Wygod made his reputation as a pioneer in the prescription benefit management business, having founded Medco and then selling it in the early 1990s to Merck & Co. He's now using his organizational skills to reconfigure WebMD's management.
Wygod's longtime colleague Roger Holstein, who had been chief executive of WebMD Health, was promoted to president of the corporation last month. Wygod, who lives near San Diego and is in his 60s, also is searching for a full-time on-site CEO but plans to remain chairman.
He's now predicting 30 percent annual growth for the least-profitable subsidiary, WebMD Health, whose advertisers include many general merchandisers, pharmaceutical companies, medical device makers and health insurers.
One of the few commercial health Web sites to survive the dot-com crash, WebMD claims more than 16 million visitors a month. They can check out health news, information and support groups for specific diseases, and health ''management tools'' such as fertility calculators and diet and fitness journals, all for free.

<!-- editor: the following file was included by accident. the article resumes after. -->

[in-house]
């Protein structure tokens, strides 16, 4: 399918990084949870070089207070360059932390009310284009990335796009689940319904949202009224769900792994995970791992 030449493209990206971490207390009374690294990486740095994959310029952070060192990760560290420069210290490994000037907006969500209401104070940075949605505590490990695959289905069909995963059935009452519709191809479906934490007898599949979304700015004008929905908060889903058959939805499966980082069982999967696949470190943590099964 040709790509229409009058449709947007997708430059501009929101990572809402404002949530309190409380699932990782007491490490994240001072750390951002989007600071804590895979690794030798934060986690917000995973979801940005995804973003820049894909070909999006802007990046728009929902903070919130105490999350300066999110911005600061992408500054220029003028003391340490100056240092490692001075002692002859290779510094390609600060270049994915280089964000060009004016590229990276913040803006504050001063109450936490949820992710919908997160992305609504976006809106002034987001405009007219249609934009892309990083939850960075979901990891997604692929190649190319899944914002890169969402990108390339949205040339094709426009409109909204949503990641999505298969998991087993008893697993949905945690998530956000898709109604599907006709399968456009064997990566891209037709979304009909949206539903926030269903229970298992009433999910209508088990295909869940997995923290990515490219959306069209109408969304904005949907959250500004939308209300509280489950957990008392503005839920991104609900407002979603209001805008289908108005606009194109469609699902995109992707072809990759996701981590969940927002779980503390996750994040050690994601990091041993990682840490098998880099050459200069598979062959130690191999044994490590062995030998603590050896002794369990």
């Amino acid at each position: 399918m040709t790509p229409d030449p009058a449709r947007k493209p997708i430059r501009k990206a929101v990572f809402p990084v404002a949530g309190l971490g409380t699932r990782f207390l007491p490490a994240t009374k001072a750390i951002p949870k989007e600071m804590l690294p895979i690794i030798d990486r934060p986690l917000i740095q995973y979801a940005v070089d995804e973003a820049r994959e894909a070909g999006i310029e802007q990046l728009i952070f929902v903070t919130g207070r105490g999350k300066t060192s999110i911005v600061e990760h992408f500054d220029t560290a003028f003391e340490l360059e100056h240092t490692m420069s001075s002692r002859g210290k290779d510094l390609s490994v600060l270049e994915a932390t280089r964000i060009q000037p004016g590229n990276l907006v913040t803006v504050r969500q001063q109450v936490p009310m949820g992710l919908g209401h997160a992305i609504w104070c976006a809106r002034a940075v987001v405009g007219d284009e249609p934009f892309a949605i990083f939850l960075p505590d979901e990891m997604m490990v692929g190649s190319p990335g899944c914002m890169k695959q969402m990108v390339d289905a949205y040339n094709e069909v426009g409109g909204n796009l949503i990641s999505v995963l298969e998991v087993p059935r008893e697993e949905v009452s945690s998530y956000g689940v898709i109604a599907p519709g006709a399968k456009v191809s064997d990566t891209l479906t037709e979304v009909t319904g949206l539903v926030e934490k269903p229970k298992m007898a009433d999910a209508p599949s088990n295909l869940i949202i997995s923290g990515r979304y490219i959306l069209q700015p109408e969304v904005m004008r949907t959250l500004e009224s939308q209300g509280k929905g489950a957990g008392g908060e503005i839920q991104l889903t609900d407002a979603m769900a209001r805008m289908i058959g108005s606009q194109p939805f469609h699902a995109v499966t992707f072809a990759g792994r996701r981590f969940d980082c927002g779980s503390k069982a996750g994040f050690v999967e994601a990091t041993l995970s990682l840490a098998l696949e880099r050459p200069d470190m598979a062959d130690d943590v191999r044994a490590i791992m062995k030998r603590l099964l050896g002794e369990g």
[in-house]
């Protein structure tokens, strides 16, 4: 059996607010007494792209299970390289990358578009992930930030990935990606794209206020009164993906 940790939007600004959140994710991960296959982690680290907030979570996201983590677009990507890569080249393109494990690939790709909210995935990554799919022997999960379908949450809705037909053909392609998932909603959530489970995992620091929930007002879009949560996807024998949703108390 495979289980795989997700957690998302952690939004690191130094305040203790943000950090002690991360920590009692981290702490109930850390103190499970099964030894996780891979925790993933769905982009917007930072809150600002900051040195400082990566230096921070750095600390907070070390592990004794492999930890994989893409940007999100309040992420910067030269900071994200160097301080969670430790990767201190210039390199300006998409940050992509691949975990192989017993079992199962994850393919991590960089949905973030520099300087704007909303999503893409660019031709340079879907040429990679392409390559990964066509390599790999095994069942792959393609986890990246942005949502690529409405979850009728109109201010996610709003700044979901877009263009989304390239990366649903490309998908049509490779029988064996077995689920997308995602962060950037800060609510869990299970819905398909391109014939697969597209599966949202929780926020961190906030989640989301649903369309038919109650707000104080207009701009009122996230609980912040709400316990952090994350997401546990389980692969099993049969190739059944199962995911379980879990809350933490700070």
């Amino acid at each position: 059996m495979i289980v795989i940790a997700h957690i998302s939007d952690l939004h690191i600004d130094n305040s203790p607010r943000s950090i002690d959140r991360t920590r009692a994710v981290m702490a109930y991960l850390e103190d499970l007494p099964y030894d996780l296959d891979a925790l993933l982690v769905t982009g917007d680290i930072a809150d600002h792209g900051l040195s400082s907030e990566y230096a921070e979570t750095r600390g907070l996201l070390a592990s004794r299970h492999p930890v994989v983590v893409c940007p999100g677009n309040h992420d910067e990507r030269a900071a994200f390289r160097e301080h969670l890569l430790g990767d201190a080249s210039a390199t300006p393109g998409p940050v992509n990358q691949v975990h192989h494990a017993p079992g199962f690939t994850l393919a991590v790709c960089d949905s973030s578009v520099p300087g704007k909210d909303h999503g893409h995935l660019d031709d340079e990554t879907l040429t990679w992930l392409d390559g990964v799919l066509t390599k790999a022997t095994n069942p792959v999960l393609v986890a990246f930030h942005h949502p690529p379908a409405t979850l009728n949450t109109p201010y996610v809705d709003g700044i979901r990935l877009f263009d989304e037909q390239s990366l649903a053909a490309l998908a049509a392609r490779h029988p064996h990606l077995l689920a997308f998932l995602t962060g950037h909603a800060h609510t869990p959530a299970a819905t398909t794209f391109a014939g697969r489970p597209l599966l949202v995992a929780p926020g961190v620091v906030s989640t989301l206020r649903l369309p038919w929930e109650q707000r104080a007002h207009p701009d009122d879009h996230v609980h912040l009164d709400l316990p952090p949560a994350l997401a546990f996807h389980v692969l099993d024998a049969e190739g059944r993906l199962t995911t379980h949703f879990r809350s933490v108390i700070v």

One loyal visitor is Phyllis Walters, 54, a New Baltimore, Mich., customer service representative who visits once or twice a day. After she was diagnosed with breast cancer, she frequently e-mailed questions to the message board on the topic and a nurse specializing in the field always posted explanations, usually within a day, she said.
''It's just a really good, reliable source of up-to-date information ... you can trust,'' Walters said.
Dr. Robert Ashley, a solo family practitioner in Gainesville, Fla., for 27 years, has similar praise for Medical Manager's services.
Its practice management software handles everything from scheduling appointments and filing insurance claims to tracking accounts receivable, keeping electronic patient charts and filing electronic prescriptions to pharmacies, which Ashley says prevents handwriting and ''sound-alike'' errors and checks for drug allergies and interactions.